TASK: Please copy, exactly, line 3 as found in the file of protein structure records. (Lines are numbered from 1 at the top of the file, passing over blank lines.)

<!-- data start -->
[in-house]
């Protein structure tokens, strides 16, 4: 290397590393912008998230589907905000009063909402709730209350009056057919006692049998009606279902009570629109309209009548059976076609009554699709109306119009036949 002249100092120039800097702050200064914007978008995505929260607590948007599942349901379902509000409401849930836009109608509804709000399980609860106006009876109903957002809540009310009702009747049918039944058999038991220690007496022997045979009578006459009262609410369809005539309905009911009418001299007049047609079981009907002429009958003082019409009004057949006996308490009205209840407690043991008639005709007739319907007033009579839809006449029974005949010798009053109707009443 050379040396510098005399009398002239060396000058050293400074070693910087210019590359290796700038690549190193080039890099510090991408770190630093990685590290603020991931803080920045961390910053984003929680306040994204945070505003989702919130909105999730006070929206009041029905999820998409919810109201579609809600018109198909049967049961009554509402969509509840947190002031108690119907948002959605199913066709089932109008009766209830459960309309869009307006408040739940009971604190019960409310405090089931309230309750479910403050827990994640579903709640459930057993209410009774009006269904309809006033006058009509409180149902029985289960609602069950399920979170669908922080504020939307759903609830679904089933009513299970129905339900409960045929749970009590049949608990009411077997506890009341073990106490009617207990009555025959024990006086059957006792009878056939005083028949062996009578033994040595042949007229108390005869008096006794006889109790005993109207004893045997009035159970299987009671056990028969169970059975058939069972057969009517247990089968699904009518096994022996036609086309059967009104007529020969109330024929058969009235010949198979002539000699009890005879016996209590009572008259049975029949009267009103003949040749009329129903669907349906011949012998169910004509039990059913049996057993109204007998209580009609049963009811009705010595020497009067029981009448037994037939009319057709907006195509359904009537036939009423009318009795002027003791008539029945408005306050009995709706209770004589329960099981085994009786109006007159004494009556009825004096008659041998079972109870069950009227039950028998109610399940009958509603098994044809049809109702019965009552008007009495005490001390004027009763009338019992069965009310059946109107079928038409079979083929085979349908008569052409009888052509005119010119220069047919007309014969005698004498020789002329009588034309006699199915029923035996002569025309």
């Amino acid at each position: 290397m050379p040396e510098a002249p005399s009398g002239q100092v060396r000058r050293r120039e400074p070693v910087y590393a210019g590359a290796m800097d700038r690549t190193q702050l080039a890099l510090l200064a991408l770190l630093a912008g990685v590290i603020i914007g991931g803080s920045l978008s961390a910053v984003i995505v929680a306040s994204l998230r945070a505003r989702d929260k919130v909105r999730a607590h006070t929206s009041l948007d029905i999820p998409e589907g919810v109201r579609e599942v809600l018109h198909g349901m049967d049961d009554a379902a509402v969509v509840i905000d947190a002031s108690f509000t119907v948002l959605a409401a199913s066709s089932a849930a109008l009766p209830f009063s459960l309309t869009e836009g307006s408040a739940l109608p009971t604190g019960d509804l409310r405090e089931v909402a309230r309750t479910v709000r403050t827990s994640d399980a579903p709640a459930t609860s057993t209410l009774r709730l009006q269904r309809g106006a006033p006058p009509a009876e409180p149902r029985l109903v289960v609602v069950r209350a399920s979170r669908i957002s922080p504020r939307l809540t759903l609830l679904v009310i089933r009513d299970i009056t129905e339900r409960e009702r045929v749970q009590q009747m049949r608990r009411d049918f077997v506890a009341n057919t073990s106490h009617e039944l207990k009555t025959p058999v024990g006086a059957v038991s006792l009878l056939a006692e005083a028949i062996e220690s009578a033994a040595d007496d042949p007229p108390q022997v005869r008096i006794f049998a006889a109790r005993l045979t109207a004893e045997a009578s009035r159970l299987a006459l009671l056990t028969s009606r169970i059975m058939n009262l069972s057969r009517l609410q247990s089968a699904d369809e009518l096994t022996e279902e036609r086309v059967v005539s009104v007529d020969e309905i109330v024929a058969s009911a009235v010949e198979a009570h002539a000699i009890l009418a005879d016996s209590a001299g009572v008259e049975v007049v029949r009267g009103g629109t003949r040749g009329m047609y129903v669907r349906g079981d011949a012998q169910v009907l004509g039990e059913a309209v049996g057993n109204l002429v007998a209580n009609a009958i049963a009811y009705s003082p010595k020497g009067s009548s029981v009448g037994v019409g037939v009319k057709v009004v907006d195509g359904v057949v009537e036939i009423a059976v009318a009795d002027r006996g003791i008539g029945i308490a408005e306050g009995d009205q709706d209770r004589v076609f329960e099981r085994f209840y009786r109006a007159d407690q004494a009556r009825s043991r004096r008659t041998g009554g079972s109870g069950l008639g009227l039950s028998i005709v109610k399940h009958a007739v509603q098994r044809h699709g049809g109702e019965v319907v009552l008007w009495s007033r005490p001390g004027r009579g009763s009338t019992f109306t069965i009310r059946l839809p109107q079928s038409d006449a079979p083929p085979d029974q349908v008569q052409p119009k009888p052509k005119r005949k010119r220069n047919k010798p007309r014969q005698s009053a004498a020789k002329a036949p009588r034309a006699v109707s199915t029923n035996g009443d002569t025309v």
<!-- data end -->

């Amino acid at each position: 290397m050379p040396e510098a002249p005399s009398g002239q100092v060396r000058r050293r120039e400074p070693v910087y590393a210019g590359a290796m800097d700038r690549t190193q702050l080039a890099l510090l200064a991408l770190l630093a912008g990685v590290i603020i914007g991931g803080s920045l978008s961390a910053v984003i995505v929680a306040s994204l998230r945070a505003r989702d929260k919130v909105r999730a607590h006070t929206s009041l948007d029905i999820p998409e589907g919810v109201r579609e599942v809600l018109h198909g349901m049967d049961d009554a379902a509402v969509v509840i905000d947190a002031s108690f509000t119907v948002l959605a409401a199913s066709s089932a849930a109008l009766p209830f009063s459960l309309t869009e836009g307006s408040a739940l109608p009971t604190g019960d509804l409310r405090e089931v909402a309230r309750t479910v709000r403050t827990s994640d399980a579903p709640a459930t609860s057993t209410l009774r709730l009006q269904r309809g106006a006033p006058p009509a009876e409180p149902r029985l109903v289960v609602v069950r209350a399920s979170r669908i957002s922080p504020r939307l809540t759903l609830l679904v009310i089933r009513d299970i009056t129905e339900r409960e009702r045929v749970q009590q009747m049949r608990r009411d049918f077997v506890a009341n057919t073990s106490h009617e039944l207990k009555t025959p058999v024990g006086a059957v038991s006792l009878l056939a006692e005083a028949i062996e220690s009578a033994a040595d007496d042949p007229p108390q022997v005869r008096i006794f049998a006889a109790r005993l045979t109207a004893e045997a009578s009035r159970l299987a006459l009671l056990t028969s009606r169970i059975m058939n009262l069972s057969r009517l609410q247990s089968a699904d369809e009518l096994t022996e279902e036609r086309v059967v005539s009104v007529d020969e309905i109330v024929a058969s009911a009235v010949e198979a009570h002539a000699i009890l009418a005879d016996s209590a001299g009572v008259e049975v007049v029949r009267g009103g629109t003949r040749g009329m047609y129903v669907r349906g079981d011949a012998q169910v009907l004509g039990e059913a309209v049996g057993n109204l002429v007998a209580n009609a009958i049963a009811y009705s003082p010595k020497g009067s009548s029981v009448g037994v019409g037939v009319k057709v009004v907006d195509g359904v057949v009537e036939i009423a059976v009318a009795d002027r006996g003791i008539g029945i308490a408005e306050g009995d009205q709706d209770r004589v076609f329960e099981r085994f209840y009786r109006a007159d407690q004494a009556r009825s043991r004096r008659t041998g009554g079972s109870g069950l008639g009227l039950s028998i005709v109610k399940h009958a007739v509603q098994r044809h699709g049809g109702e019965v319907v009552l008007w009495s007033r005490p001390g004027r009579g009763s009338t019992f109306t069965i009310r059946l839809p109107q079928s038409d006449a079979p083929p085979d029974q349908v008569q052409p119009k009888p052509k005119r005949k010119r220069n047919k010798p007309r014969q005698s009053a004498a020789k002329a036949p009588r034309a006699v109707s199915t029923n035996g009443d002569t025309v």